The two Chinese characters 盆 (bon) and 栽 (sai) literally translate as “tray” (or some kind of shallow pot) and “planting”, which Kobayashi changes to “miniature potted trees” for his book. It is not a terribly exciting translation when one considers the discipline and skill that goes into creating this peculiar piece of art, so perhaps it is unsurprising that in the West we have continued to use the Japanese term bonsai which, while being both succinct and easy to pronounce, gives a greater sense of the exotic.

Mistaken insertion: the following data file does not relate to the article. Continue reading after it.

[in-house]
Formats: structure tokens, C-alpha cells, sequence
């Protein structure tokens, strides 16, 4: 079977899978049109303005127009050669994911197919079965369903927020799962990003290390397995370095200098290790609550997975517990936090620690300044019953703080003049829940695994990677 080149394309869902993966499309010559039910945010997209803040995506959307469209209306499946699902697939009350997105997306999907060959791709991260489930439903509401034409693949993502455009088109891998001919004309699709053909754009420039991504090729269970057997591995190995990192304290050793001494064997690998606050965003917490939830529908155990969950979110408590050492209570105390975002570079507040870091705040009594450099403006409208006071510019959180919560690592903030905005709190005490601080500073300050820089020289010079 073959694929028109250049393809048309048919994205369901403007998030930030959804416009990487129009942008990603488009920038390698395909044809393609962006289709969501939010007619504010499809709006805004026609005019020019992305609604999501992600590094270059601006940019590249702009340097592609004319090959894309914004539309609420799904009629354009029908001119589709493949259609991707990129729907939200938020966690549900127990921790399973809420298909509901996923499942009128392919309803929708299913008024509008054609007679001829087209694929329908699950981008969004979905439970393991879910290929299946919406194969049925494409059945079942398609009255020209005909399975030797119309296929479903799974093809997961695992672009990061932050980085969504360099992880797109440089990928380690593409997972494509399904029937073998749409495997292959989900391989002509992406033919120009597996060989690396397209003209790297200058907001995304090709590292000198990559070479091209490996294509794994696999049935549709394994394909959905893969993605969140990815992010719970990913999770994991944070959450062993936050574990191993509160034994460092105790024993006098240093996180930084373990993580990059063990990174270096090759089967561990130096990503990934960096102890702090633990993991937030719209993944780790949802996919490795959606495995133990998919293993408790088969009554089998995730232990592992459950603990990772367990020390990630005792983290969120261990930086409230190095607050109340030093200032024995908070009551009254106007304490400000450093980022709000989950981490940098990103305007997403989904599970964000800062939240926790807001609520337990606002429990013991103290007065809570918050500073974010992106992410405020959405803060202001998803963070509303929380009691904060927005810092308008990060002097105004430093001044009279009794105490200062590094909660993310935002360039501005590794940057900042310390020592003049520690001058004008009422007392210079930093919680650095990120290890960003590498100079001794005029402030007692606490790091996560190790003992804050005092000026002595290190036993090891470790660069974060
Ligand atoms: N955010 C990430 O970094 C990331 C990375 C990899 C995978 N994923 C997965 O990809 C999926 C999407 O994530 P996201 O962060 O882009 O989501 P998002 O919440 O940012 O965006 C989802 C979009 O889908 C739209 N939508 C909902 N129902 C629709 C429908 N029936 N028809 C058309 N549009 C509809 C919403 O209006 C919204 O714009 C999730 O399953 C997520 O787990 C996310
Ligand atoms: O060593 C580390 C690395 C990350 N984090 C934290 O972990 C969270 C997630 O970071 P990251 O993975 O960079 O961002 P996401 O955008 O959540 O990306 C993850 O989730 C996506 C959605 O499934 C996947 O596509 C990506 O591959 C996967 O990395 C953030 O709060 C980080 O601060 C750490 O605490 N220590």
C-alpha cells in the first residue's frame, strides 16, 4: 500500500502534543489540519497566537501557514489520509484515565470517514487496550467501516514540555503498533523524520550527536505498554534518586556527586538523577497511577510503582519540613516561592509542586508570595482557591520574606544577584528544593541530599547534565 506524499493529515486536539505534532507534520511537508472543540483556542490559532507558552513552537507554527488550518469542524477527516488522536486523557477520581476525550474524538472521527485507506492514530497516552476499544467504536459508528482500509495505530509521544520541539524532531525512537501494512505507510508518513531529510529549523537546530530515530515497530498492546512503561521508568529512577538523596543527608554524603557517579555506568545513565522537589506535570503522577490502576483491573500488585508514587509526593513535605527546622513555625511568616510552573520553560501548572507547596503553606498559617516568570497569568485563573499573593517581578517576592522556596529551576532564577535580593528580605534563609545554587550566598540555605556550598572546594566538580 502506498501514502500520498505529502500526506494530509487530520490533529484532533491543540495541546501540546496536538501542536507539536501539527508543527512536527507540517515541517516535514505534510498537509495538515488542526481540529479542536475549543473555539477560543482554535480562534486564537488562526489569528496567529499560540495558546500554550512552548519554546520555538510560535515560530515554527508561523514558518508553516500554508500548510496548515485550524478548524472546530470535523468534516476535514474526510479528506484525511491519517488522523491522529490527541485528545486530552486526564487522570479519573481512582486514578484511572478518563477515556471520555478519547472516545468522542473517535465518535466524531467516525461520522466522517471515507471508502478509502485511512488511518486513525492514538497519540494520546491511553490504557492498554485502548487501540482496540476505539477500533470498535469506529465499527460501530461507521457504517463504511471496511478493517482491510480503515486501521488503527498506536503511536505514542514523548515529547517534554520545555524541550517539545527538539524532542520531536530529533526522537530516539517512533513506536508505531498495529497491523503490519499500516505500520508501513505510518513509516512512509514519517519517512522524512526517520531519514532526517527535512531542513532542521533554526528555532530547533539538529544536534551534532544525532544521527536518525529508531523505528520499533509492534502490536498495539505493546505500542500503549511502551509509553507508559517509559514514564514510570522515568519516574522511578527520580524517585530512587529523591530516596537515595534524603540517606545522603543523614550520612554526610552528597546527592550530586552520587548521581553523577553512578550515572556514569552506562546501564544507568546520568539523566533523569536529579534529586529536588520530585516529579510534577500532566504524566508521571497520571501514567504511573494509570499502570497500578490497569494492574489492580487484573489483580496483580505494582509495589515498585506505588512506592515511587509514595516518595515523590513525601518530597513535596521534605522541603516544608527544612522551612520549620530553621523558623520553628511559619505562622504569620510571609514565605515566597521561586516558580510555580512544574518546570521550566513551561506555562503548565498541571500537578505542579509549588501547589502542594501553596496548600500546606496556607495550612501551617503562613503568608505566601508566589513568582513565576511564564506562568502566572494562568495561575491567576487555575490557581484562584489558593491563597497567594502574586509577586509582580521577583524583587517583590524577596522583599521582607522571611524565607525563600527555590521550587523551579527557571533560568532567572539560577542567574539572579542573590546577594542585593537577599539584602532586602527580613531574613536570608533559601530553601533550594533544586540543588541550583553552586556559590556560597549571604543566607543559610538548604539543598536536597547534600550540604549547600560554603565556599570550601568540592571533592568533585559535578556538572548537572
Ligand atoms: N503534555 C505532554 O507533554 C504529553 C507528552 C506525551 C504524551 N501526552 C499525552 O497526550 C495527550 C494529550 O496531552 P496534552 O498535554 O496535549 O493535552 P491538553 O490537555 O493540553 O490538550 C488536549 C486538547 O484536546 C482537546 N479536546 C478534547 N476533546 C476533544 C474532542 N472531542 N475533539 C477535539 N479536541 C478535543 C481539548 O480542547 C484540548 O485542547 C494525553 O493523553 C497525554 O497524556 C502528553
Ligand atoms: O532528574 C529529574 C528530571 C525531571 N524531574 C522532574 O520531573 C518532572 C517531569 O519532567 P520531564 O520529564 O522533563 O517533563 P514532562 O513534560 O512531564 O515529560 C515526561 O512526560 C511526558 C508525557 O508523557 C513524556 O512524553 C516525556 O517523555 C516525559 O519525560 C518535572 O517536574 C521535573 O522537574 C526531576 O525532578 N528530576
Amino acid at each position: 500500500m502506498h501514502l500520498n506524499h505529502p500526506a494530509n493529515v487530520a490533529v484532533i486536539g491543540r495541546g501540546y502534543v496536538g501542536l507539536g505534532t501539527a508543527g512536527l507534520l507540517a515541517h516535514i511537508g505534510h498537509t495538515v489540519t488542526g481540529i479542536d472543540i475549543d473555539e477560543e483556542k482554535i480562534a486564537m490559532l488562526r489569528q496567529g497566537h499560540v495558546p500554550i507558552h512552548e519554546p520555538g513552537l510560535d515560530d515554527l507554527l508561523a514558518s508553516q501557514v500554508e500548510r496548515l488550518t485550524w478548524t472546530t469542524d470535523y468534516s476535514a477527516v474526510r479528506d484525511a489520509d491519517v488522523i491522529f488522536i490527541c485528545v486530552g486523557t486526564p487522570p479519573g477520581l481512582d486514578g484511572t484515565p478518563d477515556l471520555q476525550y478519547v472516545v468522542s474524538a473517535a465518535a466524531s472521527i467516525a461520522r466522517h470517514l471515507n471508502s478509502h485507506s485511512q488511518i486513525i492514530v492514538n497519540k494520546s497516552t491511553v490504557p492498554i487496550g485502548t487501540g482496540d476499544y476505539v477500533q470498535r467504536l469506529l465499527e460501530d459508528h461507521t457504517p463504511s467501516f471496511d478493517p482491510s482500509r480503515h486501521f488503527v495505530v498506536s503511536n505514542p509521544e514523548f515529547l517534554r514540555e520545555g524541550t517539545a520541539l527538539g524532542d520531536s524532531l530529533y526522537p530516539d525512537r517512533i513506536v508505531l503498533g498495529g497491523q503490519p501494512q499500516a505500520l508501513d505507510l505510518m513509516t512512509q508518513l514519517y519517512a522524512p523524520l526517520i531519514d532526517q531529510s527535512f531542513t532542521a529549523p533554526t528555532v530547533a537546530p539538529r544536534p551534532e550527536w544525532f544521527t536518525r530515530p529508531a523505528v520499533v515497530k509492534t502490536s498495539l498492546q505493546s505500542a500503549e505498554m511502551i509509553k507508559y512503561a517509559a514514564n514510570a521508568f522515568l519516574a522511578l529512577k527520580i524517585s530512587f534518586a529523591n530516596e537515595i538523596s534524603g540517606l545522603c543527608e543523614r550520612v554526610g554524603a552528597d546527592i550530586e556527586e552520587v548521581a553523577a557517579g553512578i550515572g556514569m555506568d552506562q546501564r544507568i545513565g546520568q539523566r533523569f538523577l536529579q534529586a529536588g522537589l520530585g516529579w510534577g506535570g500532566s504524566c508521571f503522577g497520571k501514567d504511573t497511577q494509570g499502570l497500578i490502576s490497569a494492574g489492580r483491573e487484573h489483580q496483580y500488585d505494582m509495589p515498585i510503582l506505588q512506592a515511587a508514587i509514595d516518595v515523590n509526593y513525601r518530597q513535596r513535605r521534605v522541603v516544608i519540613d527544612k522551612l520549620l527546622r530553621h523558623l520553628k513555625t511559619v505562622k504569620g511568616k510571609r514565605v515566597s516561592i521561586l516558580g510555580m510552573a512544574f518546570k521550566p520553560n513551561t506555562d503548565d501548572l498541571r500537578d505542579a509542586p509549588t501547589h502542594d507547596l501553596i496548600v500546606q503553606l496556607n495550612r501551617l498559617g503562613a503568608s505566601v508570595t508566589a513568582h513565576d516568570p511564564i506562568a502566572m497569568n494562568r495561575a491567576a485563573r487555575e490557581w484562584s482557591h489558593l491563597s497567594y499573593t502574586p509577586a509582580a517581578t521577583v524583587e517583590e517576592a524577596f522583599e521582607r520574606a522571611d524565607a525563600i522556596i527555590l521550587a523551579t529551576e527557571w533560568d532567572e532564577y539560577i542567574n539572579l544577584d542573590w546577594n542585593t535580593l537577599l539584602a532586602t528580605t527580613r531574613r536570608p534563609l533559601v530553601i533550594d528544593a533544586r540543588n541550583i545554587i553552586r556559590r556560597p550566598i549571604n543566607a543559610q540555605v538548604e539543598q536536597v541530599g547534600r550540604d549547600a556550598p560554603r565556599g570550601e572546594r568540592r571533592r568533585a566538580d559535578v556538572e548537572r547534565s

The Tokyo Imperial Palace is now home to one of the oldest known bonsai which dates back to the seventeenth century and is considered a national treasure. I wonder if Mr. Meister ever considered that the dwarf plants he discovered during his travels in Japan might one day become a national treasure sitting in the Japanese Emperor’s garden, here in 2014.
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